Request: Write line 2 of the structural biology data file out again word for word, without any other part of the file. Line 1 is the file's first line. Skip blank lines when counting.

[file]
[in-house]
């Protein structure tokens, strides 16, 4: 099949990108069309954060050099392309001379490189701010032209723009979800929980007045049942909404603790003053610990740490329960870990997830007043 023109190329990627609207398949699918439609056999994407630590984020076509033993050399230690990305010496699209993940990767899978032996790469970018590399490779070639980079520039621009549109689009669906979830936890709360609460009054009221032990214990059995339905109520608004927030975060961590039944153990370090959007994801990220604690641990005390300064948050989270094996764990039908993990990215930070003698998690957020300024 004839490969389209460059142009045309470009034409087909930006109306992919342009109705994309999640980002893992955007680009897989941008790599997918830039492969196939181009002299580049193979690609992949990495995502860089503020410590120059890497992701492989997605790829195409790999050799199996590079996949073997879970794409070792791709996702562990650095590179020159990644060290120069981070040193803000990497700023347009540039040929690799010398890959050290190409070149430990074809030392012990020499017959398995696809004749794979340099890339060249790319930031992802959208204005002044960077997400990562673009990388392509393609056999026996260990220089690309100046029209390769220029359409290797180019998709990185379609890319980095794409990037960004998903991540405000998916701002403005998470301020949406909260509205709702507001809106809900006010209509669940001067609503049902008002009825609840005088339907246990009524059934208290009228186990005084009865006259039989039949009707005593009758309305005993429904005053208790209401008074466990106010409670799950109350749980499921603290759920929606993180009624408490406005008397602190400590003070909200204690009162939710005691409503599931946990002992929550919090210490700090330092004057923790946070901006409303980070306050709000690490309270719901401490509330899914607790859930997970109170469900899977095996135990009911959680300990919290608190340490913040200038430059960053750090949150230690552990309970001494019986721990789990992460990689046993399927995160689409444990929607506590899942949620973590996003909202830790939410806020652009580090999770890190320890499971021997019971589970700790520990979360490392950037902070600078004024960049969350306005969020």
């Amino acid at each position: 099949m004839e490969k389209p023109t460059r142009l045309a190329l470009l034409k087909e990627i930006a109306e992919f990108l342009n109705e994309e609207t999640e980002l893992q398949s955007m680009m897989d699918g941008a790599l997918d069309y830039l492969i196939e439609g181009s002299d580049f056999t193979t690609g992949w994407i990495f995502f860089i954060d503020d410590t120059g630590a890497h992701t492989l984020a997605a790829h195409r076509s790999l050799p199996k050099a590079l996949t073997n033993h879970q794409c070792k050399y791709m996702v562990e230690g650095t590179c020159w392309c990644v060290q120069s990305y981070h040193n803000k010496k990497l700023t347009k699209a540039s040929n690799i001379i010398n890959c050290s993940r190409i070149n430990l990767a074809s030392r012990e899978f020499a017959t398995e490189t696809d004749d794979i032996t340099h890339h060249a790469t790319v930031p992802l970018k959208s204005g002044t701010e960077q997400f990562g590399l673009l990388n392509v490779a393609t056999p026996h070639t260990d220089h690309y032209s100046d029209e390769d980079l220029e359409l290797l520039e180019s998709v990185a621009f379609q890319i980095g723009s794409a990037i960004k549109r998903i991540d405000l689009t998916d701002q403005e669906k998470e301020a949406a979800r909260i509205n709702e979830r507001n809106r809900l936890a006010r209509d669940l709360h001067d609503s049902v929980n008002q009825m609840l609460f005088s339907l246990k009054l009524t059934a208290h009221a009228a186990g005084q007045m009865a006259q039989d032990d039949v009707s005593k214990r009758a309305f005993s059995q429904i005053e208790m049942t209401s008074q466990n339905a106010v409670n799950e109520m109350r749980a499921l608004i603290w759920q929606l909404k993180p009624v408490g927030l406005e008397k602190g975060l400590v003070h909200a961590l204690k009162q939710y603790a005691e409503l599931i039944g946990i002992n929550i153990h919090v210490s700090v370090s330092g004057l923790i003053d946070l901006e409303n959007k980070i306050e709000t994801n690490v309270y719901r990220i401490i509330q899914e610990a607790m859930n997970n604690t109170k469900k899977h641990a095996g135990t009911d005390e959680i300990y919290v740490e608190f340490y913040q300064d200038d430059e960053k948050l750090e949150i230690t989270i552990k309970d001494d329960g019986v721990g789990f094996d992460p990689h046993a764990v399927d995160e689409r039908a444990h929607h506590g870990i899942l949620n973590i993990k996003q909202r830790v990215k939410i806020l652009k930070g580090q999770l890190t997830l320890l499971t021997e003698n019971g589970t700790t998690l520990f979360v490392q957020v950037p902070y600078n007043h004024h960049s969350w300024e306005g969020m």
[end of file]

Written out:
């Protein structure tokens, strides 16, 4: 099949990108069309954060050099392309001379490189701010032209723009979800929980007045049942909404603790003053610990740490329960870990997830007043 023109190329990627609207398949699918439609056999994407630590984020076509033993050399230690990305010496699209993940990767899978032996790469970018590399490779070639980079520039621009549109689009669906979830936890709360609460009054009221032990214990059995339905109520608004927030975060961590039944153990370090959007994801990220604690641990005390300064948050989270094996764990039908993990990215930070003698998690957020300024 004839490969389209460059142009045309470009034409087909930006109306992919342009109705994309999640980002893992955007680009897989941008790599997918830039492969196939181009002299580049193979690609992949990495995502860089503020410590120059890497992701492989997605790829195409790999050799199996590079996949073997879970794409070792791709996702562990650095590179020159990644060290120069981070040193803000990497700023347009540039040929690799010398890959050290190409070149430990074809030392012990020499017959398995696809004749794979340099890339060249790319930031992802959208204005002044960077997400990562673009990388392509393609056999026996260990220089690309100046029209390769220029359409290797180019998709990185379609890319980095794409990037960004998903991540405000998916701002403005998470301020949406909260509205709702507001809106809900006010209509669940001067609503049902008002009825609840005088339907246990009524059934208290009228186990005084009865006259039989039949009707005593009758309305005993429904005053208790209401008074466990106010409670799950109350749980499921603290759920929606993180009624408490406005008397602190400590003070909200204690009162939710005691409503599931946990002992929550919090210490700090330092004057923790946070901006409303980070306050709000690490309270719901401490509330899914607790859930997970109170469900899977095996135990009911959680300990919290608190340490913040200038430059960053750090949150230690552990309970001494019986721990789990992460990689046993399927995160689409444990929607506590899942949620973590996003909202830790939410806020652009580090999770890190320890499971021997019971589970700790520990979360490392950037902070600078004024960049969350306005969020």